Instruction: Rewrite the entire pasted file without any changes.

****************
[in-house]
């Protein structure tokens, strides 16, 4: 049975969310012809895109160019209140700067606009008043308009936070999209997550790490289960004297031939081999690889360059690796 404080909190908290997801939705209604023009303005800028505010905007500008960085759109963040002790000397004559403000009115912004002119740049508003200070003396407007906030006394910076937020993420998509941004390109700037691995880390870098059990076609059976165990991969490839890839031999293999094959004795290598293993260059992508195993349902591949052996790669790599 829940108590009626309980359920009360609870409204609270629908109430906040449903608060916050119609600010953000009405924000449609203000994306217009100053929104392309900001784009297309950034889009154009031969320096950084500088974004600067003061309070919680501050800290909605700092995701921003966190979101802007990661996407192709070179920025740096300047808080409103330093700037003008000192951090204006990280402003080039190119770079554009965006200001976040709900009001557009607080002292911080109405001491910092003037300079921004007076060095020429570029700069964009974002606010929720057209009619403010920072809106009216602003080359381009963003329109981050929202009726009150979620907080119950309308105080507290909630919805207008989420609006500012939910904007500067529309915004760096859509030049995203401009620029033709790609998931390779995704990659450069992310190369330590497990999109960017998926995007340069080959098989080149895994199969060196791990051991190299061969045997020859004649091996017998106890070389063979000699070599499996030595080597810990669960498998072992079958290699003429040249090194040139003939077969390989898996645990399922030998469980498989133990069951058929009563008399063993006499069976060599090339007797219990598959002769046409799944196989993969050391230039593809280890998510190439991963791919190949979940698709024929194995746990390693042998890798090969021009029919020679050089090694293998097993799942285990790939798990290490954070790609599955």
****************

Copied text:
[in-house]
């Protein structure tokens, strides 16, 4: 049975969310012809895109160019209140700067606009008043308009936070999209997550790490289960004297031939081999690889360059690796 404080909190908290997801939705209604023009303005800028505010905007500008960085759109963040002790000397004559403000009115912004002119740049508003200070003396407007906030006394910076937020993420998509941004390109700037691995880390870098059990076609059976165990991969490839890839031999293999094959004795290598293993260059992508195993349902591949052996790669790599 829940108590009626309980359920009360609870409204609270629908109430906040449903608060916050119609600010953000009405924000449609203000994306217009100053929104392309900001784009297309950034889009154009031969320096950084500088974004600067003061309070919680501050800290909605700092995701921003966190979101802007990661996407192709070179920025740096300047808080409103330093700037003008000192951090204006990280402003080039190119770079554009965006200001976040709900009001557009607080002292911080109405001491910092003037300079921004007076060095020429570029700069964009974002606010929720057209009619403010920072809106009216602003080359381009963003329109981050929202009726009150979620907080119950309308105080507290909630919805207008989420609006500012939910904007500067529309915004760096859509030049995203401009620029033709790609998931390779995704990659450069992310190369330590497990999109960017998926995007340069080959098989080149895994199969060196791990051991190299061969045997020859004649091996017998106890070389063979000699070599499996030595080597810990669960498998072992079958290699003429040249090194040139003939077969390989898996645990399922030998469980498989133990069951058929009563008399063993006499069976060599090339007797219990598959002769046409799944196989993969050391230039593809280890998510190439991963791919190949979940698709024929194995746990390693042998890798090969021009029919020679050089090694293998097993799942285990790939798990290490954070790609599955």